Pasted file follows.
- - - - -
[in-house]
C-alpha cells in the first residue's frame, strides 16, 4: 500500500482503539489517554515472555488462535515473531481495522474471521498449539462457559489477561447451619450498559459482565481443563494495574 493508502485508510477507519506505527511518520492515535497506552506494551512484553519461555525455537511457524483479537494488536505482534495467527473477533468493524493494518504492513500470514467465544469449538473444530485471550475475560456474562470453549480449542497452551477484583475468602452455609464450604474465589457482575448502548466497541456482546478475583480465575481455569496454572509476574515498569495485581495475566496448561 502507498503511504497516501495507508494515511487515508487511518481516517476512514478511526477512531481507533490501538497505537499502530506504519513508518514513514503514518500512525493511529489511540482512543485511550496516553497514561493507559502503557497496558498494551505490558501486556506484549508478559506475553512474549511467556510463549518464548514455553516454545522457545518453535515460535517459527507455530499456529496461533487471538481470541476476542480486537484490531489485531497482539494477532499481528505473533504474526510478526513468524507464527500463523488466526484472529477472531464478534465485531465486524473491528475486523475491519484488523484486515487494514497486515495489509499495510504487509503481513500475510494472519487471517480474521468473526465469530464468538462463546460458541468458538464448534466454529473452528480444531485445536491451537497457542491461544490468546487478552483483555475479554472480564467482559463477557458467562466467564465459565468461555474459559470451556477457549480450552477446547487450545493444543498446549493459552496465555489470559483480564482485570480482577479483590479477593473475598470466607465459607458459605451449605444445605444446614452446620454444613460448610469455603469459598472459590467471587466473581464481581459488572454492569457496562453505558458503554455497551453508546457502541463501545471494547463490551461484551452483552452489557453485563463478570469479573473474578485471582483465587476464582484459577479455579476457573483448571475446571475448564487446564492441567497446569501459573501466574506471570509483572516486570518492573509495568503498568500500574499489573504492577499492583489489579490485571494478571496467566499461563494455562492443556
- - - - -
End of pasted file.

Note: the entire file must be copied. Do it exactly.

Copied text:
[in-house]
C-alpha cells in the first residue's frame, strides 16, 4: 500500500482503539489517554515472555488462535515473531481495522474471521498449539462457559489477561447451619450498559459482565481443563494495574 493508502485508510477507519506505527511518520492515535497506552506494551512484553519461555525455537511457524483479537494488536505482534495467527473477533468493524493494518504492513500470514467465544469449538473444530485471550475475560456474562470453549480449542497452551477484583475468602452455609464450604474465589457482575448502548466497541456482546478475583480465575481455569496454572509476574515498569495485581495475566496448561 502507498503511504497516501495507508494515511487515508487511518481516517476512514478511526477512531481507533490501538497505537499502530506504519513508518514513514503514518500512525493511529489511540482512543485511550496516553497514561493507559502503557497496558498494551505490558501486556506484549508478559506475553512474549511467556510463549518464548514455553516454545522457545518453535515460535517459527507455530499456529496461533487471538481470541476476542480486537484490531489485531497482539494477532499481528505473533504474526510478526513468524507464527500463523488466526484472529477472531464478534465485531465486524473491528475486523475491519484488523484486515487494514497486515495489509499495510504487509503481513500475510494472519487471517480474521468473526465469530464468538462463546460458541468458538464448534466454529473452528480444531485445536491451537497457542491461544490468546487478552483483555475479554472480564467482559463477557458467562466467564465459565468461555474459559470451556477457549480450552477446547487450545493444543498446549493459552496465555489470559483480564482485570480482577479483590479477593473475598470466607465459607458459605451449605444445605444446614452446620454444613460448610469455603469459598472459590467471587466473581464481581459488572454492569457496562453505558458503554455497551453508546457502541463501545471494547463490551461484551452483552452489557453485563463478570469479573473474578485471582483465587476464582484459577479455579476457573483448571475446571475448564487446564492441567497446569501459573501466574506471570509483572516486570518492573509495568503498568500500574499489573504492577499492583489489579490485571494478571496467566499461563494455562492443556